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End of Life Issues: How Mediators Help Families Settle Disputes

  • Posted by: Ellen Kandell
dispute

A brother sued his sister over the accounting of assets when the sister held the power of attorney for their mother as her health was failing. After a four-hour mediation, the case was settled and the siblings were on speaking terms again. Sound familiar?  Similar situation in your family?  Mediation is more frequently being used for disputes about estates, trusts, and other end-of-life issues. This article is the first in a series that will focus on how mediation can help keep families from going through an expensive and challenging litigation process for such emotionally charged issues.  We will also review situations where litigation may be the best alternative. In August 2016, the book Mediation for Estate Planners: Managing Family Conflict was released by the American Bar Association. I wrote the chapter “A Mediator’s Perspective: Situations Mediators May Face”. This blog series will feature some of the salient points in this book.

Why Do Estates Become Contested?

Estate and trust disputes are as varied as the families who are involved in them. These situations are extremely emotionally charged, as the dispute may involve disinherited children, sibling rivalries, contentious relationships, or blended families with second or third marriages. Another situation that is becoming increasingly common and often the cause of disputes is when an adult child or other family member becomes the caregiver for a parent and takes over responsibility for the parent’s finances.

Old sibling rivalries are the root cause of many of these disputes and it sometimes plays out in a tug of war over tangible personal property, i.e., “mom or dad’s stuff”.  In-laws may also raise concerns that turn into arguments. As professor Jay Folberg wrote in an article, “Disputes surface that are usually less about malevolence than about conflicting feelings, misunderstandings of intent, divergent expectations, resistance to change or unspoken fears.”

According to a Gallup survey in 2016, only 44 percent of all American adults have a legal will or other estate planning documents. Without any estate planning documents, the intestate laws of each state will govern the distribution of the decedent’s assets. These laws are based on presumptions about family relationships and a natural order of inheritance. Thus, there exists the potential for a high number of estates to become contested because the decedent never articulated their wishes.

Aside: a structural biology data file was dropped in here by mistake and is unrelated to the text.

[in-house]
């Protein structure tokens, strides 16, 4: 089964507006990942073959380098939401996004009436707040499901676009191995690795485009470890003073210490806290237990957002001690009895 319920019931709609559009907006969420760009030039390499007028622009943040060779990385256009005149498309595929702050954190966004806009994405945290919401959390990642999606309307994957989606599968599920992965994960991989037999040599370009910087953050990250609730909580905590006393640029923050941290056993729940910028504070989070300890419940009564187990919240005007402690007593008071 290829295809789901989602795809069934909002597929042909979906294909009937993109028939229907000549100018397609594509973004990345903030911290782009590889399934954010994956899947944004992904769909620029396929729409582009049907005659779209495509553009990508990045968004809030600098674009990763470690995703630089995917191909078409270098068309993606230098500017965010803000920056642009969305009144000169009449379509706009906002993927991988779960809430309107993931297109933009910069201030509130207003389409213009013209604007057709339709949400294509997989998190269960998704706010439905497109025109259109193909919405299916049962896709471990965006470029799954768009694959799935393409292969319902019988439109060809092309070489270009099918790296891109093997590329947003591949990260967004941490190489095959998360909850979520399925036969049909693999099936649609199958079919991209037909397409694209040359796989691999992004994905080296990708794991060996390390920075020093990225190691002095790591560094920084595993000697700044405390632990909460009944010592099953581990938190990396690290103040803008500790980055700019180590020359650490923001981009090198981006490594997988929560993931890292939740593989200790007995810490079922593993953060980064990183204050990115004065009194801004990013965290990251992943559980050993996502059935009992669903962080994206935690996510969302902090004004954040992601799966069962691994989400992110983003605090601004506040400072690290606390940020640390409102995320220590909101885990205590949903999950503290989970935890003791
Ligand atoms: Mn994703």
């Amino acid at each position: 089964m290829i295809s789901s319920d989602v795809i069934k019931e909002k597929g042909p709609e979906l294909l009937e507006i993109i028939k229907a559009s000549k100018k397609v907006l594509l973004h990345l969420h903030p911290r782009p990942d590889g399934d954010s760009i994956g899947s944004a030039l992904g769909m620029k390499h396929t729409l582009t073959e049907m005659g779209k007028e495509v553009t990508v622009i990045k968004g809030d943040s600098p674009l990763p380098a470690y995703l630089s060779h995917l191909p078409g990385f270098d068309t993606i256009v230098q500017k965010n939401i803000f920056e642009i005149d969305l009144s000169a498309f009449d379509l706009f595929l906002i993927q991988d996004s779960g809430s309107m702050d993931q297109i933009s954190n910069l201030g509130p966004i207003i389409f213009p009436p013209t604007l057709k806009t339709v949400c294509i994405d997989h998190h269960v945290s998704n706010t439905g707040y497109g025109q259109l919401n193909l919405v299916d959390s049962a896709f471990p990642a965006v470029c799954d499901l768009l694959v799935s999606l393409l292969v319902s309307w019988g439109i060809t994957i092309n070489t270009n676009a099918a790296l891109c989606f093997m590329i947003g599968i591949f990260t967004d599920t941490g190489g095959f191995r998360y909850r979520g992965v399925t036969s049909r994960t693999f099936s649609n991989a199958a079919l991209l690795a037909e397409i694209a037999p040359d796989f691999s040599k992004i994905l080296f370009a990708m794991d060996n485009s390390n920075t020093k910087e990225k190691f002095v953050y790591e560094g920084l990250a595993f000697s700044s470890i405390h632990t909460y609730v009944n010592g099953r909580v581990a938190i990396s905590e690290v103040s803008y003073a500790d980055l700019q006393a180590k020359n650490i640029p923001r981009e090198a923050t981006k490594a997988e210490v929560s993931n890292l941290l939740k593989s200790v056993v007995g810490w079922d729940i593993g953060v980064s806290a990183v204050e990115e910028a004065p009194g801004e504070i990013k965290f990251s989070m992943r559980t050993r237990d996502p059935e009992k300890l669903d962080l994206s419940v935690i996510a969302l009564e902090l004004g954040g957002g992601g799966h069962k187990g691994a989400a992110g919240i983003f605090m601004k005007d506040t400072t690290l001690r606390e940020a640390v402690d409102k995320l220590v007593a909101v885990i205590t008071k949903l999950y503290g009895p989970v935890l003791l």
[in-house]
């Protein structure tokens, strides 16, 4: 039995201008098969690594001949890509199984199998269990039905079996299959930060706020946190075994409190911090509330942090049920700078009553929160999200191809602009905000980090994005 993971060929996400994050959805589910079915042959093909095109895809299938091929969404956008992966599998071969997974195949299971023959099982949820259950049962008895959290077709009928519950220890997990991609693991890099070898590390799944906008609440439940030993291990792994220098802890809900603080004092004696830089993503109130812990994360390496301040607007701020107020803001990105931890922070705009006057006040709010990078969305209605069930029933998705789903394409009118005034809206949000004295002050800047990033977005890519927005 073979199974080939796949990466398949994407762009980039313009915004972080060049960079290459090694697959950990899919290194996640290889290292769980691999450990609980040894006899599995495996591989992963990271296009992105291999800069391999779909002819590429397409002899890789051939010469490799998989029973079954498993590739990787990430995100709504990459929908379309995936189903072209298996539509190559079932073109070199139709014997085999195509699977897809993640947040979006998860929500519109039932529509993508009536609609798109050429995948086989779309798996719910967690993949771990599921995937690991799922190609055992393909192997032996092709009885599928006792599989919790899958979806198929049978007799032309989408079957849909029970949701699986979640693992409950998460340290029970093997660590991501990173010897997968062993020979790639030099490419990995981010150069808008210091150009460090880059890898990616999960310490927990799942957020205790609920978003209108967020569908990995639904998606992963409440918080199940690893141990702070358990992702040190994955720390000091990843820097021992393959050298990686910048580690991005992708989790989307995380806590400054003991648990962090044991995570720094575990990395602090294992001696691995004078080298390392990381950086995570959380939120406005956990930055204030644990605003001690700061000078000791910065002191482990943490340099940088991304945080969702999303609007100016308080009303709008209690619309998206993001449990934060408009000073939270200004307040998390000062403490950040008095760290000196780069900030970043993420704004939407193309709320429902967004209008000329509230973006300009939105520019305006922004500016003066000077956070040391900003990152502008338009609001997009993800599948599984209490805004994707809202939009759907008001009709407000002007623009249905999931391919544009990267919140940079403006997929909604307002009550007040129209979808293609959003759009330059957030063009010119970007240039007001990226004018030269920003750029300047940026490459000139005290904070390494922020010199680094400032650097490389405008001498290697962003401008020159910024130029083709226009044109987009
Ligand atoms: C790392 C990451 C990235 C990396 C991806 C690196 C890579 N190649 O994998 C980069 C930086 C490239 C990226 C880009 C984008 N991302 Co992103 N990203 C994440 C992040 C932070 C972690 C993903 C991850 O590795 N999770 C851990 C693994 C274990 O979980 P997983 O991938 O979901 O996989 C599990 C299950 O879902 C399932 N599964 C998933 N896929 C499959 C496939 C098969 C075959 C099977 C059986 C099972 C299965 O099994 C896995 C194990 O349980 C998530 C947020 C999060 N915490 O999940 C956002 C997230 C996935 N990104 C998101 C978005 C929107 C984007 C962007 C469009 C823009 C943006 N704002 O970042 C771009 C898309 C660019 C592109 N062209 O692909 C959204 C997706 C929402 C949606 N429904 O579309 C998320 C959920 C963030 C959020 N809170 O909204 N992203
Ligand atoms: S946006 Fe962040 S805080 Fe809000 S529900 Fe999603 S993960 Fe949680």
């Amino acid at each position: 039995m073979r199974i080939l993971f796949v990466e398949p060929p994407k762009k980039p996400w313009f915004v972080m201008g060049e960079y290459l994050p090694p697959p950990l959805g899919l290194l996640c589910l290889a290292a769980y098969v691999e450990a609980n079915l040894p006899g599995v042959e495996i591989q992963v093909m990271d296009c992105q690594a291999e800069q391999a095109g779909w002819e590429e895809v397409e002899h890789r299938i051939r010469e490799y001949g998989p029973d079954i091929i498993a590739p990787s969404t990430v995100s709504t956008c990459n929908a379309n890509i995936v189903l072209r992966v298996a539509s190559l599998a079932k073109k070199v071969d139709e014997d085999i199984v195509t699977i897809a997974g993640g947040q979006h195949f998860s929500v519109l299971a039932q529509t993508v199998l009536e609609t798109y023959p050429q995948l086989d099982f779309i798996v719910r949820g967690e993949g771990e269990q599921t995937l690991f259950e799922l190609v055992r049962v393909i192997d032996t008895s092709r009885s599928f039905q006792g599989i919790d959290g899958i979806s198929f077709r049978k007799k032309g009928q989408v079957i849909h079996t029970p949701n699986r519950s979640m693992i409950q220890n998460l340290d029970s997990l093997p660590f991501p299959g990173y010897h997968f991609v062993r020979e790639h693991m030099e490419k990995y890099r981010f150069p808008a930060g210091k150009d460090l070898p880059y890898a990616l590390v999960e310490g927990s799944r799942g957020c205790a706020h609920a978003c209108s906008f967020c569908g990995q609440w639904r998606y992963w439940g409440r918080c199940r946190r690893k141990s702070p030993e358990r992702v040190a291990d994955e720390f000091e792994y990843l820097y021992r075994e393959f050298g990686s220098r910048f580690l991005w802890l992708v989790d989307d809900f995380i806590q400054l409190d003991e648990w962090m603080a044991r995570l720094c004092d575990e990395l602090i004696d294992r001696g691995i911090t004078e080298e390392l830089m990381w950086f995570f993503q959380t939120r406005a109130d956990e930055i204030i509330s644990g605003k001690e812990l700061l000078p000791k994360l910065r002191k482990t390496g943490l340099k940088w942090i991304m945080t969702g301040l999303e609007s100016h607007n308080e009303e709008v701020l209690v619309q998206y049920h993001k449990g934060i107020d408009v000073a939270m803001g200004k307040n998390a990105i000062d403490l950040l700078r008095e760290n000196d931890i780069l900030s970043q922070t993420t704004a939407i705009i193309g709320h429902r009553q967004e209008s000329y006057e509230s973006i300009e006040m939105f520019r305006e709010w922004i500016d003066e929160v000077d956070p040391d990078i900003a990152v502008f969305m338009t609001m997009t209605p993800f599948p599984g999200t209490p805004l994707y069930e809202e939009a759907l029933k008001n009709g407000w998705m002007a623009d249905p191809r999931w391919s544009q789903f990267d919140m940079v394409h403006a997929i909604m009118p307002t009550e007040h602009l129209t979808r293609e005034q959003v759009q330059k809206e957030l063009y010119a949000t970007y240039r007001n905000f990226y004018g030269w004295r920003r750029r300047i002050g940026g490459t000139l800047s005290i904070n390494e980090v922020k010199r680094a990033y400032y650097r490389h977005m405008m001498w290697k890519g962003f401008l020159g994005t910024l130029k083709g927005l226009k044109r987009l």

How a Mediator Helps You

As a mediator, my goal is to help families resolve these issues with a minimum of pain and tears and less money than a full blown contested hearing or trial. The chart below demonstrates the advantages of mediation over litigation. Estate litigation can be very costly. In addition, it is a public process. Your neighbor can walk in and learn your personal business.

Direct communication between parties often leads to a settlement. By facilitating direct communication between parties, the neutral mediator helps resentments or past disputes come to the surface and helps both parties work toward a resolution. Sometimes lawsuits are filed simply because siblings don’t trust each other and haven’t communicated directly about the issues. One sibling may believe that the other siblings have mishandled a parent’s assets or asserted undue influence on a parent who no longer has their full mental faculties. In mediation, family members can clarify their respective understandings of what they believe their relative intended.

Mediation may also help in addressing the emotional dilemmas surrounding the dispute. Litigation pits one party against another and can lead to resentment, anger, blame, and fractured or broken relationships among family members. Mediation, on the other hand, allows for the acknowledgment of those feelings with the goal of getting all parties to recognize and address the emotional issues that led to the disagreement and then reach a resolution. Families are far more likely to come out of mediation with relationships intact and a palatable resolution in place than they are to emerge from litigation with the same things.

Next month:  End of life issues and family meetings.

 

 

Ellen F. Kandell is a certified professional mediator and attorney with over 30 years of public and private sector experience.  Ellen is certified by the International Mediation Institute. She became chair of MCDR’s certification committee this year.  She provides mediation, group facilitation and training to diverse, national clients. Get in touch with her via email, LinkedIn, Twitter, or give her a call at 301-588-5390.

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Author: Ellen Kandell

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